A group of climate skeptics that includes Australian Dr Bob Carter has failed in its bid to have New Zealand’s High Court hear its complaint against that country’s National Institute of Water and Atmospheric Research (NIWA). Dr Carter lined up with retired journalist Terry Dunleavy and computer modeler Bob Dedekind under the …
The court at least got ONE thing right...
They said: "High Court is not competent to rule on questions of science.".
I wish other courts would follow this edict, but alas I don't think so!
And fair enough too. Another failed attempt by the "why shouldn't we just be allowed to do whatever we want, and hang the consequences?" crowd... The massive shift in NZ climate over the last couple of years alone make idiots of this particular bunch of deniers.
Yeah darn those woolly baa-baas, time to get some rubber corks!
I am in NZ too
This "massive shift" where I live is now wet(very wet) and cold(well pretty cool) .
It used to be hot/quite warm and with drought type summers.
Have you , lived on the East Coast of the North Island?
Spelling, . .
If there's one thing that makes me blow hot and cold it's spelling. Only Americans spell Disc with a "k", and "sceptics" definitely doesn't possess one.
As to whether the weather is altering . . of course it is. The earth is a dynamic device. Maybe in a million years from now whatever passes for intelligent life will be predicting the dire consequences of global cooling.
Re: Spelling, . .
That's because they are American and not English. They speak (and write) a very similar, but different, language.
Color me surprised, that sort of snuck up on us.
I like the judge's comment "This Court should not seek to determine or resolve scientific questions demanding the evaluation of contentious expert opinion. Very sensible, I think.
I'm not so sure about the ruling that Dedekind's "general expertise in basic statistical techniques does not extend to any particular specialised experience or qualifications in the specific field of applying statistical techniques in the field of climate science. The field of application of the techniques has nothing to do with an objective assessment of whether or not the techniques have been properly applied, and it matters little that climate science is specialised.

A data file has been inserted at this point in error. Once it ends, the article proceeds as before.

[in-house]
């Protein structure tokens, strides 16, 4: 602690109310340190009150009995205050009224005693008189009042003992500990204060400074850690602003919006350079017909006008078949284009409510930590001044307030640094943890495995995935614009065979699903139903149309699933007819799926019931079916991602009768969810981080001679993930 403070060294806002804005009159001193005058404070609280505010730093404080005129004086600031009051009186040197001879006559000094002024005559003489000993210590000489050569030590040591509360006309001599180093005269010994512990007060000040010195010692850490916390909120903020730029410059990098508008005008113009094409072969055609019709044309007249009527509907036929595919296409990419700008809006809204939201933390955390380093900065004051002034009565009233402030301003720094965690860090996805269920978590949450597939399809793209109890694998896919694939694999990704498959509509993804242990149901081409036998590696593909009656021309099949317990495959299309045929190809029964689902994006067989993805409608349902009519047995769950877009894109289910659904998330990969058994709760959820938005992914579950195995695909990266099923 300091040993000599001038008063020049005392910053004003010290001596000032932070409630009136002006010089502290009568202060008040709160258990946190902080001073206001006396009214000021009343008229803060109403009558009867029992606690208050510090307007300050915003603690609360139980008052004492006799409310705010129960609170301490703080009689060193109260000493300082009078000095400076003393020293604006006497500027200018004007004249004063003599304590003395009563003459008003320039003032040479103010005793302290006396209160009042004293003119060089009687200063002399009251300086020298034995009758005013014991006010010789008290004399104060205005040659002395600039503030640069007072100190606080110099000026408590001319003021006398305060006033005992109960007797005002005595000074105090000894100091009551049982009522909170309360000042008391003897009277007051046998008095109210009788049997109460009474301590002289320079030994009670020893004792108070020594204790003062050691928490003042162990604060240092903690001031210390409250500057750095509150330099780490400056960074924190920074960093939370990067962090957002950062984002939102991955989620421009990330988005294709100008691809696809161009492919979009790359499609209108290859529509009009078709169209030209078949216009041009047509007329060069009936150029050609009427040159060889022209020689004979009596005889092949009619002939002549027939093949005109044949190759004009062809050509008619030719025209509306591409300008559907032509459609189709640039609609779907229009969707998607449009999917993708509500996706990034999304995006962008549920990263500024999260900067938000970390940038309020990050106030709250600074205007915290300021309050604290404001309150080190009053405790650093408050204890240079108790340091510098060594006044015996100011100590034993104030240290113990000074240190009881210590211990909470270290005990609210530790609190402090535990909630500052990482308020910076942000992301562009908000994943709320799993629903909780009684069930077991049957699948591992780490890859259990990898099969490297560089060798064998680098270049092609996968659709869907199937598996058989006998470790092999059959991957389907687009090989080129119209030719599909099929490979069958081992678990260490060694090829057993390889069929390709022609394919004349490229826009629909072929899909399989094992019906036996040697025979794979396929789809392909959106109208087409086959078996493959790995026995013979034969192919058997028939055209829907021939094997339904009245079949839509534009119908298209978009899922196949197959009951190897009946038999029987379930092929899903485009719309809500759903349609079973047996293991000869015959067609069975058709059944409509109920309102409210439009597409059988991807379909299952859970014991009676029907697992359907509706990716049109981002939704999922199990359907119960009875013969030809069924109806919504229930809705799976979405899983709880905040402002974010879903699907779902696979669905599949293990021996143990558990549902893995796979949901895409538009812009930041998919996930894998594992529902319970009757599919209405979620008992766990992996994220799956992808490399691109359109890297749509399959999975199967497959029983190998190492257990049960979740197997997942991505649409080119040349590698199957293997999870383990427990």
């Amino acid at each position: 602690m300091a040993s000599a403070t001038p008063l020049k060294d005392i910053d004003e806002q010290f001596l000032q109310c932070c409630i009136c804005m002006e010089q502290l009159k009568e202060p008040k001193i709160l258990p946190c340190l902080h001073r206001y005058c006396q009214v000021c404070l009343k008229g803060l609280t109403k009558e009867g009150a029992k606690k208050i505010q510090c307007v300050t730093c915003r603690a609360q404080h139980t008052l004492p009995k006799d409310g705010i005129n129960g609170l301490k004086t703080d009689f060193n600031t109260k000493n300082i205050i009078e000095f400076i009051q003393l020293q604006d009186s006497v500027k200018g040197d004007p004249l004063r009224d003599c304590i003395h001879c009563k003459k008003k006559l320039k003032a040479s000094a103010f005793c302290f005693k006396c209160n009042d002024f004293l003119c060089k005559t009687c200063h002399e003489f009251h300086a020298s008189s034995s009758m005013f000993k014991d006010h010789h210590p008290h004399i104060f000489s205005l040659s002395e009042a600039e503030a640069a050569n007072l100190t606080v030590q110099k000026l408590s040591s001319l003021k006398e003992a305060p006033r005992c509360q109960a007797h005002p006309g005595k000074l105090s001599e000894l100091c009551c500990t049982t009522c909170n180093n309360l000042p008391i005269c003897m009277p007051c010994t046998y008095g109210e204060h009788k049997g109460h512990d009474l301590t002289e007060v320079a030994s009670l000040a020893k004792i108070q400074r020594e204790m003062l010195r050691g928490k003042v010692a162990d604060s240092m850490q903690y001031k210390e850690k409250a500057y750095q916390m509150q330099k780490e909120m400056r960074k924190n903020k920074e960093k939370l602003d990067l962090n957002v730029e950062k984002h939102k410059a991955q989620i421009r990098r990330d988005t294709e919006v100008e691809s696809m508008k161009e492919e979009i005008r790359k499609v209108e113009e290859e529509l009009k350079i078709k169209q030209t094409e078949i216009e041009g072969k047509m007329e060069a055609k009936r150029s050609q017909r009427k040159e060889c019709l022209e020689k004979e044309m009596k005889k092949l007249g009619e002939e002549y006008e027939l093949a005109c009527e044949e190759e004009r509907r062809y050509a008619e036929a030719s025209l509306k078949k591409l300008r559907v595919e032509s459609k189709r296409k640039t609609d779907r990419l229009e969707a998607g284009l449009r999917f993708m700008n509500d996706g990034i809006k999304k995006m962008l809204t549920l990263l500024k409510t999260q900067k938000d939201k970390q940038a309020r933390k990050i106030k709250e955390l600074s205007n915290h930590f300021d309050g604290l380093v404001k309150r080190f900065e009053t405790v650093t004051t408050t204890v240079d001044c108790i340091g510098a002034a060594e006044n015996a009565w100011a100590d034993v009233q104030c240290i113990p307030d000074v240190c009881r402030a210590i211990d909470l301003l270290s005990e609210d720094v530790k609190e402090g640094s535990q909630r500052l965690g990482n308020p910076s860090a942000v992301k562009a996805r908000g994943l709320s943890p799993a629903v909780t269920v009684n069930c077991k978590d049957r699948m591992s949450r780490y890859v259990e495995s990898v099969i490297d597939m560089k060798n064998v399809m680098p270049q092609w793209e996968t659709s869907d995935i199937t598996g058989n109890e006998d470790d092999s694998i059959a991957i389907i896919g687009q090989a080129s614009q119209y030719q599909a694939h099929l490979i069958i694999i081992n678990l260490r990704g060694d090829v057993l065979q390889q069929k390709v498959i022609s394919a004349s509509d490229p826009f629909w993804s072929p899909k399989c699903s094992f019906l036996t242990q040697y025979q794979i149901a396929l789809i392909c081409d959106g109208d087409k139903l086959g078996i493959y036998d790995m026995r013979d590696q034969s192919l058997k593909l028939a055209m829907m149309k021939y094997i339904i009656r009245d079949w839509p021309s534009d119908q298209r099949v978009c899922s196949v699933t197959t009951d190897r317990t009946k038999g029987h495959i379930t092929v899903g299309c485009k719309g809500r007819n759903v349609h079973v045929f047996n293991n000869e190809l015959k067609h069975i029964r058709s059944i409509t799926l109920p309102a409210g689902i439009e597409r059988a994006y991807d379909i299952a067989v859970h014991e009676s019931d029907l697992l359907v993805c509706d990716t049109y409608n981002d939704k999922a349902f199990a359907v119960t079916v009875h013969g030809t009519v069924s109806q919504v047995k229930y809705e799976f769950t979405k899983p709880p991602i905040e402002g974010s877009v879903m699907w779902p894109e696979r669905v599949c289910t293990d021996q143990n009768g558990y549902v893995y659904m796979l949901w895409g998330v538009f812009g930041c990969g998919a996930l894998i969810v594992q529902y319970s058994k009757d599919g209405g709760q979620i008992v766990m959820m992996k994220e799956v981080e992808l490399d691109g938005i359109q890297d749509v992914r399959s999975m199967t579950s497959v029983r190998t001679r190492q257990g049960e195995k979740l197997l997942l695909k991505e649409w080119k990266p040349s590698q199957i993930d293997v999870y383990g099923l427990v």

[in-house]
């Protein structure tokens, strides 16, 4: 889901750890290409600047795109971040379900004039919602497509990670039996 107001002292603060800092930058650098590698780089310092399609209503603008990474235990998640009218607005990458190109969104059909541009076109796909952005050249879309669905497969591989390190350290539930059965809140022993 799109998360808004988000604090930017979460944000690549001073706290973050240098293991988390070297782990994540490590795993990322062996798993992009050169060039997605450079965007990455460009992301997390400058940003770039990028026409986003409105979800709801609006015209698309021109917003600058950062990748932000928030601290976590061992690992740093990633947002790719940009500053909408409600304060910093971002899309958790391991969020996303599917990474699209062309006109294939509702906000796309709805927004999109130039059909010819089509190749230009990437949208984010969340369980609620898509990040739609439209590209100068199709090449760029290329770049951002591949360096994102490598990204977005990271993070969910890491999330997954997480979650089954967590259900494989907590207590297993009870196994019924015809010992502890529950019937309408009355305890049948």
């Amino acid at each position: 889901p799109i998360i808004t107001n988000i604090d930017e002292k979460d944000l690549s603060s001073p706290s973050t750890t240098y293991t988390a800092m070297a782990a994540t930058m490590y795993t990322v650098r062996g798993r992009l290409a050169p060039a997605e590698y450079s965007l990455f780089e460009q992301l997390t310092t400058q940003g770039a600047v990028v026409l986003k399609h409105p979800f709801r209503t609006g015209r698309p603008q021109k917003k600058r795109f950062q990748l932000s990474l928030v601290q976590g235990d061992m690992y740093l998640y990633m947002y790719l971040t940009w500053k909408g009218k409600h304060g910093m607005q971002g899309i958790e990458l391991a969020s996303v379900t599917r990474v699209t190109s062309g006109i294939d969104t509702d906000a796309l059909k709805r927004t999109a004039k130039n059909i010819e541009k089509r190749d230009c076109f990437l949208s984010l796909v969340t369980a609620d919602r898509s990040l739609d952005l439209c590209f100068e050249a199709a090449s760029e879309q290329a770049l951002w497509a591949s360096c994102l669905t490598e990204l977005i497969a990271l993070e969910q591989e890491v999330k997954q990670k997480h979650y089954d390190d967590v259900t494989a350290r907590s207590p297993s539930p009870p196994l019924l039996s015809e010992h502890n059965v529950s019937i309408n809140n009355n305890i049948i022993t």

You can see Dedekind's affidavit here: http://nzclimatescience.net/images/PDFs/dedekind2.pdf
Like Dedekind, I make no claim to "particular aptitude in advanced statistical theory" but I can read his words. His conclusion is that "methodological errors account for most of the warming trend...". Not for all of it. He agrees that it's getting warmer, despite disagreeing with some details of the methodology. (In round numbers, we're talking about 0.3 degC/century vs 0.8 degC/century, see the 4SS average at the top of page 8 of the affidavit.)
So even if the judge had been willing to let this in, it confirms global warming.
@Yes Me - Re: Competence
Agreed that Dedekind confirmed the warming trend.
The reality of warming is not the issue to me - at least as far as the judge's words are concerned.
The thing that bothers me is that if Dedekind's statement that "methodological errors account for most of the warming trend..." is valid, then it should be judged on its own merit and should be considered as an objective comment (and a significant one, at that).
If the judge had dismissed Dedekind as 'not independent enough' or 'not expert enough in modelling and statistical techniques', then fair enough. That isn't how it came out, though. It seemed that Dedekind was dismissed because he wasn't a climate scientist.
That error of judgement, by the way, benefits no side of the argument in my opinion. And perhaps that's what the judge wanted - a court is really not the place to argue science and scientific method.
Re: @Yes Me - Competence